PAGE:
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Intel updates the NUC series, including follow-up to the Hades Canyon gaming mini-PC

Intel is updating its Next Unit of Computing (NUC) range of miniature computers with its 11th-generation processors, and again includes a game-focused model. NUC 11 Enthusiast is a follow-up to NUC 8 Hades Canyon from 2018, which managed to pack triple-A gaming performance (not to mention I / O that competed with a full-size desk) in a small cabinet.

Included in the update are updates to the company’s more traditional small cube NUC Performance Mini computers, which previously had 10th generation processors. The upgrade brings Wi-Fi 6 and Intel Xe graphics to the i5 and i7 models. Intel has also added a NUC Pro line, some of which have vPro-enabled CPUs and all of which can run 8K monitors. It is also a NUC 1

1 computing device, which is only briefly intended to be integrated into future computers. This is not the first time Intel has got that idea, but we’ll get into that in a moment.

The NUC 11 Pro computers come in many sizes.
Image: Intel

However, the NUCs are remarkable because of their size, and while the Performance and Pro lines are actually very small, they are more minor updates to what we already had before. What is more interesting is the game version.

Image: Intel

NUC 11 Enthusiast, codenamed “Phantom Canyon”, promises gaming performance with a 28W quad-core i7-1165G7 (the same one found in the Dell XPS 13 in 2020) and an RTX 2060, which was outdated the day before Intel’s announcement of the computer. It also holds the stacked I / O that made the last generation great, including two Thunderbolt 4 ports, 2.5 Gb Ethernet, all 6 USB 3.2 Type-A ports and Wi-Fi 6. The lack of HDMI 2.1 ( it has only 2.0b) can be forgiven somewhat due to the inclusion of a Mini DisplayPort 1.4 output. And again, these would mean that you have to spend for these processes.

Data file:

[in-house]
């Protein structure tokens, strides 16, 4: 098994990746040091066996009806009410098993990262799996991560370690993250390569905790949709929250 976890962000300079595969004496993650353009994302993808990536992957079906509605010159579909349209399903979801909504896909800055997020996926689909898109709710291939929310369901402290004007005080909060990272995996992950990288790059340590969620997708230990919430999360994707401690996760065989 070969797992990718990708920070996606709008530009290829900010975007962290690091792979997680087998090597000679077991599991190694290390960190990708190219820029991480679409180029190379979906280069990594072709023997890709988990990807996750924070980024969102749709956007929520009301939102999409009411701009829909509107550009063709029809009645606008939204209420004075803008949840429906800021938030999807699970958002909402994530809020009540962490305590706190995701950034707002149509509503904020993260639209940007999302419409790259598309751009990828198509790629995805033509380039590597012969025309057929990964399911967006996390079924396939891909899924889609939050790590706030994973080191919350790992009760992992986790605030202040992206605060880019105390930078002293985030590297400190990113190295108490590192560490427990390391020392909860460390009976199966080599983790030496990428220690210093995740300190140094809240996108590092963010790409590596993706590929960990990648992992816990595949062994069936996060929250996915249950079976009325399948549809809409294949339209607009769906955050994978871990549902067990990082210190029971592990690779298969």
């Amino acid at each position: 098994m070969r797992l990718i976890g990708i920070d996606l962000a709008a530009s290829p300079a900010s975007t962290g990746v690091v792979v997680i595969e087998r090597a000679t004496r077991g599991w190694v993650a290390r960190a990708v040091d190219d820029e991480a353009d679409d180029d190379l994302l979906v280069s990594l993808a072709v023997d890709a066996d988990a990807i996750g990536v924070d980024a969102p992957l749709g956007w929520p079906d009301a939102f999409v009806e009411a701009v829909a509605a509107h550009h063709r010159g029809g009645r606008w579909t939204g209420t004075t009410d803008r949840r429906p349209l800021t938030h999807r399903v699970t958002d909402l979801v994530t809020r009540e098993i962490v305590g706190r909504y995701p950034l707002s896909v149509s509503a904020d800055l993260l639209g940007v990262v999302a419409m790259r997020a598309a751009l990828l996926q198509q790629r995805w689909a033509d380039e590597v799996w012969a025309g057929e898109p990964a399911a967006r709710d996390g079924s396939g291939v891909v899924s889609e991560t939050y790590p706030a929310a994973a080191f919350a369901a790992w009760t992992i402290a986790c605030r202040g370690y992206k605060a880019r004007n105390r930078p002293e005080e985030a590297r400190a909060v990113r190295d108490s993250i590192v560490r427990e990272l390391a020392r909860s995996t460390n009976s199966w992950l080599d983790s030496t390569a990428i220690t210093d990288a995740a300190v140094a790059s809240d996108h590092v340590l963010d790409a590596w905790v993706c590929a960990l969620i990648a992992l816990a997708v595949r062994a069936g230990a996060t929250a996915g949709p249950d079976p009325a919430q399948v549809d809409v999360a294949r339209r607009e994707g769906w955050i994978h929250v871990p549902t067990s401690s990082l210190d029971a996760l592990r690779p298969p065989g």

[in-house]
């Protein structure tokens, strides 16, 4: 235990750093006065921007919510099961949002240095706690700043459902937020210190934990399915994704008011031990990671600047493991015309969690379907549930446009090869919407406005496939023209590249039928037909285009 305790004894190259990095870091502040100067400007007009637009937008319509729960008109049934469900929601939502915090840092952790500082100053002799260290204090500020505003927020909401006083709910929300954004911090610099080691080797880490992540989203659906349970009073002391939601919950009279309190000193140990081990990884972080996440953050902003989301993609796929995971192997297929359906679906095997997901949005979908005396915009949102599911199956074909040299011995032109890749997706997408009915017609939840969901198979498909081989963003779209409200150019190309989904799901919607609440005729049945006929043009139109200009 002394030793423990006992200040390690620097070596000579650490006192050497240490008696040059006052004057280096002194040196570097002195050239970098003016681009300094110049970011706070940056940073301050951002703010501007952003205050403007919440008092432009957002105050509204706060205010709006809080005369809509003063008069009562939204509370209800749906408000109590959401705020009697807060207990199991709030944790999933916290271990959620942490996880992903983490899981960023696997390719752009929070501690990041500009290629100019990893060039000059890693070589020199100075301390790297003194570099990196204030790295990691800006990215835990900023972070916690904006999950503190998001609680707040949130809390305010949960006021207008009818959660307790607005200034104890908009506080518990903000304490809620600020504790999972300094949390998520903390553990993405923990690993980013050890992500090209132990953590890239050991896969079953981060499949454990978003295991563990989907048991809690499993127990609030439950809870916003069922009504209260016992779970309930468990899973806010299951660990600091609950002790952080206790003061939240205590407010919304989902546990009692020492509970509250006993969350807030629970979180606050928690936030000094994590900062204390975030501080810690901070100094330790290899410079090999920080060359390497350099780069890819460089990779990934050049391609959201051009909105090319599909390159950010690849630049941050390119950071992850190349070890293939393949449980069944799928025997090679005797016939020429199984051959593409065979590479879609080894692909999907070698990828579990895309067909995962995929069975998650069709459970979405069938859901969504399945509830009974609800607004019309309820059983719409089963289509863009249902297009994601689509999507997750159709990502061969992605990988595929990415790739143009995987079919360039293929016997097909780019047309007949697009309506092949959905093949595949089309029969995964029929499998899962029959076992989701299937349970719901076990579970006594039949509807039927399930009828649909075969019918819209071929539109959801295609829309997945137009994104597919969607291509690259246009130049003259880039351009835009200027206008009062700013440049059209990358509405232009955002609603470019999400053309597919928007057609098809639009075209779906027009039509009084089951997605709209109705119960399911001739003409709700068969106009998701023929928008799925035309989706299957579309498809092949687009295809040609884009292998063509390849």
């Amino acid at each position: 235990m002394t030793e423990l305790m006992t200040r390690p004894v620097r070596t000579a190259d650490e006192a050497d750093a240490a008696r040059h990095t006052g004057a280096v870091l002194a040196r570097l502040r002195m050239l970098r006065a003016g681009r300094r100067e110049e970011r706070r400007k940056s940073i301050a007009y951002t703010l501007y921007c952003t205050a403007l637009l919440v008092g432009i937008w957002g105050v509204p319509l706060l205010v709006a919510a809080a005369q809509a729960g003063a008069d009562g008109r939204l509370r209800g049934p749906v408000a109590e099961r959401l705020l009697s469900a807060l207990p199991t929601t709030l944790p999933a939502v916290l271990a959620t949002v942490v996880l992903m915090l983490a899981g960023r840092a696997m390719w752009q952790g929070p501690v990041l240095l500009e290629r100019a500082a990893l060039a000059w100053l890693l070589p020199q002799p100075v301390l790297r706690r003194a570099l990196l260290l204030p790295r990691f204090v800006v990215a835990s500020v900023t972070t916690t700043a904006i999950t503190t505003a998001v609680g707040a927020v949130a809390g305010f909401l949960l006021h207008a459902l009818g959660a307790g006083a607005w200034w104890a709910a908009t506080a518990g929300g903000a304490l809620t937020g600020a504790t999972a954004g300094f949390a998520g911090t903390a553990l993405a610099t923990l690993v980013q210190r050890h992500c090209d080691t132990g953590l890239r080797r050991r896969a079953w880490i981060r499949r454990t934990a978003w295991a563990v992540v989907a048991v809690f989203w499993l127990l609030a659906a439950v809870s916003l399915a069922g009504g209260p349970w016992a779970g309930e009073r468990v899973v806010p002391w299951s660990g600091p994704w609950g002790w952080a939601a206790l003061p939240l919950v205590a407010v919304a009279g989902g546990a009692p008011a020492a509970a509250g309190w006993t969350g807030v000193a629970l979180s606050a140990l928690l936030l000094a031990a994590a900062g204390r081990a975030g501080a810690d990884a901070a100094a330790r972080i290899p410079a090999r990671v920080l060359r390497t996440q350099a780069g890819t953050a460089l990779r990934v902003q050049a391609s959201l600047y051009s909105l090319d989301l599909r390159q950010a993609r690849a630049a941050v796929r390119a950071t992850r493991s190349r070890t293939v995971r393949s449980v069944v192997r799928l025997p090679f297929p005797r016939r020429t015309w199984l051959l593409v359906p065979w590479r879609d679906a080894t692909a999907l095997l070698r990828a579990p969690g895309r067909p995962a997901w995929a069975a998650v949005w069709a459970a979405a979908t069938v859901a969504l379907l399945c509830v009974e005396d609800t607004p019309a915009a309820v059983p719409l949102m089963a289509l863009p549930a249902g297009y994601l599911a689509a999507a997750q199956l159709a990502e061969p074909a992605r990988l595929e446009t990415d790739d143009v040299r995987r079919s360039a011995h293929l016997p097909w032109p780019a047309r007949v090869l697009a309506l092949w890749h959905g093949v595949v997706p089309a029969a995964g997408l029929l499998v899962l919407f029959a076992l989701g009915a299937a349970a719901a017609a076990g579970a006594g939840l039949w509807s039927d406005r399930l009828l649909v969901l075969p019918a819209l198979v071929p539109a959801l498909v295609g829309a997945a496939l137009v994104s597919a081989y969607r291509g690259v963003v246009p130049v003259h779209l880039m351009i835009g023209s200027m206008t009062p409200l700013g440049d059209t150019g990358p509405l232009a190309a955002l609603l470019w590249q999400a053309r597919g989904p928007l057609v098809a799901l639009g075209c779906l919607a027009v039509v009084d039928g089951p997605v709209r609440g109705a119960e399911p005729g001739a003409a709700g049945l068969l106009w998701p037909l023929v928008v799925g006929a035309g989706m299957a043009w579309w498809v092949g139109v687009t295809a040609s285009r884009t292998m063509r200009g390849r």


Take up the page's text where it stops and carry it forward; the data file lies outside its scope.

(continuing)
Ports, beautiful ports.
Image: Intel

Like the other NUC models, Enthusiast also has Xe-integrated graphics, which should be good for streamers or creative professionals who like Intel’s Quick Sync video coding technology. Although it’s a shame with the almost updated graphics card, the computer should still provide a good amount of gaming performance in an absolutely small package, and I’m glad to see Intel’s still working with mini-game PCs.

Intel has a long history of trying to turn NUC into a full-size mini-gaming PC. It even teamed up with AMD to add dedicated Vega graphics to NUC 8, which clearly hoped to appeal to gamers more than office workers, with a glowing skull logo on top. Then, at CES 2020, it unveiled the NUC 9 Extreme, which aims to be a gaming PC with an easy-to-upgrade computing device. Except that Intel has so far not released any updates for the computing devices, so at the moment it is just an expensive and modular gaming PC for no reason.

Intel has not released pricing and availability yet, but SimplyNUC.com has Phantom Canyon from $ 1,349. It seems to be a better deal than NUC 9 Extreme, which is $ 1,599 on the same page and also requires its own mini graphics card. It also beats its more direct predecessor, the NUC 8 Hades Canyon, which is still $ 1,234 for nearly two-year-old hardware.

Intel seems to be using the same strategy as it was used for NUC computers in the past, where people can buy either a complete computer or a set where they are required to supply RAM, storage drive and operating system. SimplyNUC’s $ 1349 model has drive and RAM, but you have to pay extra for or bring your own copy of Windows.

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